Internet

Norwegian brothel a hit on Web

A group of Norwegian hackers has trained a $75 Web cam on a brothel to prove how technology can invade privacy.

A group of Norwegian hackers has taken a $75 Web cam, focused it on a brothel, and broadcast it on the Net for anyone who had access to see.

It wasn't just an idle prank; the group actually had a point to make. And so far, thanks to international media reports about the Web cam, a lot of people have helped them do just that.

"We did it to make a point that, with a personal computer and a camera that will cost $75, you're able to do surveillance of what or whoever you like without their permission or knowledge," said Alfa, who asked not to be identified because, he said, the Yugoslavian mafia runs the bordello and is likely to resort to more than nasty email if they are angry.

But the risk seemed worth it to them.

Since TV reporter Stig Kolstad broadcast the story Tuesday on the Norwegian Broadcasting System, which has about 1 million viewers, the site has been flooded with people who want to take a peek a the comings and goings of the clientele.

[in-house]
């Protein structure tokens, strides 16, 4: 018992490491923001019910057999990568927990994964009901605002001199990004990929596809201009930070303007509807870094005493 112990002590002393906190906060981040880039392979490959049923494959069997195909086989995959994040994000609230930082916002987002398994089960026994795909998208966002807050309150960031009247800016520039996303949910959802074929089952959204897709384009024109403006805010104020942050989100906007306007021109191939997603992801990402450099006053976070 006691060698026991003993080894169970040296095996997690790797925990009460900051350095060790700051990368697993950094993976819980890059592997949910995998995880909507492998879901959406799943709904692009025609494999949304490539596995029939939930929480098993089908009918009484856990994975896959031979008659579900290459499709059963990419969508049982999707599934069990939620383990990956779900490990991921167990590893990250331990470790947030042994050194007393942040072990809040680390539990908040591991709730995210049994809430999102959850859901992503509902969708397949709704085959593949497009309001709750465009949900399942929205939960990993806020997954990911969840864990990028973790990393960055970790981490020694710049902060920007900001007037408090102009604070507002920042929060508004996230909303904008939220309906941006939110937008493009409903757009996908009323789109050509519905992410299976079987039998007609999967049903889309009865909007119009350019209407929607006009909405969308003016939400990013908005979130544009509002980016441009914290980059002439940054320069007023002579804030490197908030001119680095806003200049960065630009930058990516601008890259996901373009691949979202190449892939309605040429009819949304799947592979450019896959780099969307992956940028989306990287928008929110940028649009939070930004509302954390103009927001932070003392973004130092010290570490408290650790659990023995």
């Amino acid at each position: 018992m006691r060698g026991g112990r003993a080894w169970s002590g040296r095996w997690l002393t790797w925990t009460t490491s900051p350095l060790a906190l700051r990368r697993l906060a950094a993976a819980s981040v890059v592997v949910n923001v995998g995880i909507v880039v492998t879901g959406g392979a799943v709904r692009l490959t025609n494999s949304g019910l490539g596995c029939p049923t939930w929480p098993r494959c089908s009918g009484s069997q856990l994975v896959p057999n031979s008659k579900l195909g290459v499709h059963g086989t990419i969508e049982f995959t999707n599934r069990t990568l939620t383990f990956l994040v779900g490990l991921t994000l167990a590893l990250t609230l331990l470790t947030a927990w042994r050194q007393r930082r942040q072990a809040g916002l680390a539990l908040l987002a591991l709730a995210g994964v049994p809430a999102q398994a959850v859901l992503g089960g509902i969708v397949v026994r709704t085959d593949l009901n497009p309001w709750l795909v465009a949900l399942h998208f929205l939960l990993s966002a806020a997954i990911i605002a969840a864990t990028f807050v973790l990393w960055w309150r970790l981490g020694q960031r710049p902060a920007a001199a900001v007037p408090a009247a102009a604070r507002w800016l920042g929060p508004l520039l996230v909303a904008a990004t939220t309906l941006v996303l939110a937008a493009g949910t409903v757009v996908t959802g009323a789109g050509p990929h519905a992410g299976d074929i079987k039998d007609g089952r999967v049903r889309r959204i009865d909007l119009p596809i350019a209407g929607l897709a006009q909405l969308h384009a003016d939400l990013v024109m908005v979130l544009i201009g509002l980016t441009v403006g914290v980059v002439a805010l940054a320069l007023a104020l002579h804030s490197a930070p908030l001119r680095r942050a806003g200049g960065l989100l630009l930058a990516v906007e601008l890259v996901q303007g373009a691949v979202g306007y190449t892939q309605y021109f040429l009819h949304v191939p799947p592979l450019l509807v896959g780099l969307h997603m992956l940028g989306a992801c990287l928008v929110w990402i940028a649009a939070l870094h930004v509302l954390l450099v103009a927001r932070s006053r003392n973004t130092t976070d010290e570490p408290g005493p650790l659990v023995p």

The international media also has come calling. All are intrigued with both the camera and Alfa's message. In fact, Alfa said the site has been getting about 200,000 visits a day, causing three or four disk crashes that forced the group to go out and rent new servers.

But David Sobel, attorney for the Electronic Privacy and Information Center, said that in this case the stunt seems to be the electronic equivalent of standing outside the brothel and filming. The only difference is that the pictures are being broadcast to a lot of people.

Whatever laws would apply to someone filming in public would probably apply in this case. And, most likely, they'd be local laws.

"It's no different than if they were taking still pictures and publishing them in the Oslo newspaper," Sobel said. "The Internet doesn't change the equation that much."

But Alfa says he thinks that governments should start dealing with how the new technologies affect privacy rights.

"It's time that governments take the information technology revolution seriously and start to try to regulate it," Alfa said, adding hastily that the group is for "free information on the Internet."

"We're not taking a position," he said. "We're just raising the question." He added that the same kinds of questions that are asked of a cameraman focusing on a house of prostitution should be asked of police and others during surveillance.

Of the 700 emails the group has gotten about this, Alfa said, most applaud the group for simply raising the question.